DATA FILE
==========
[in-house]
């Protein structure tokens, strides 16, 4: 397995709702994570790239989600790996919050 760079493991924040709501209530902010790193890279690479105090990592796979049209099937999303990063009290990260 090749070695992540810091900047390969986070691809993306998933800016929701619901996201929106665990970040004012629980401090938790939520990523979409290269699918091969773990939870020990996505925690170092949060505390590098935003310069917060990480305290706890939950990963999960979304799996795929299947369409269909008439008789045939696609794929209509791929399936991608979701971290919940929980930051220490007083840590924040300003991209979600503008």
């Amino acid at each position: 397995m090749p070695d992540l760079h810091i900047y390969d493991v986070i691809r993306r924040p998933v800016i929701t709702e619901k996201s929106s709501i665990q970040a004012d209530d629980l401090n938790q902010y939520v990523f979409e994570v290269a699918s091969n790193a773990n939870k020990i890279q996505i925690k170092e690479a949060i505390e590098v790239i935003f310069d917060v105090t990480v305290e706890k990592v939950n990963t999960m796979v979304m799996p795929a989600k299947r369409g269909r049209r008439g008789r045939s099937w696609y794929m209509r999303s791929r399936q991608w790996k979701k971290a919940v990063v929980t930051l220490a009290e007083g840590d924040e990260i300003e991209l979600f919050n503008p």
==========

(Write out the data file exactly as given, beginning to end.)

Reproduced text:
[in-house]
């Protein structure tokens, strides 16, 4: 397995709702994570790239989600790996919050 760079493991924040709501209530902010790193890279690479105090990592796979049209099937999303990063009290990260 090749070695992540810091900047390969986070691809993306998933800016929701619901996201929106665990970040004012629980401090938790939520990523979409290269699918091969773990939870020990996505925690170092949060505390590098935003310069917060990480305290706890939950990963999960979304799996795929299947369409269909008439008789045939696609794929209509791929399936991608979701971290919940929980930051220490007083840590924040300003991209979600503008």
């Amino acid at each position: 397995m090749p070695d992540l760079h810091i900047y390969d493991v986070i691809r993306r924040p998933v800016i929701t709702e619901k996201s929106s709501i665990q970040a004012d209530d629980l401090n938790q902010y939520v990523f979409e994570v290269a699918s091969n790193a773990n939870k020990i890279q996505i925690k170092e690479a949060i505390e590098v790239i935003f310069d917060v105090t990480v305290e706890k990592v939950n990963t999960m796979v979304m799996p795929a989600k299947r369409g269909r049209r008439g008789r045939s099937w696609y794929m209509r999303s791929r399936q991608w790996k979701k971290a919940v990063v929980t930051l220490a009290e007083g840590d924040e990260i300003e991209l979600f919050n503008p």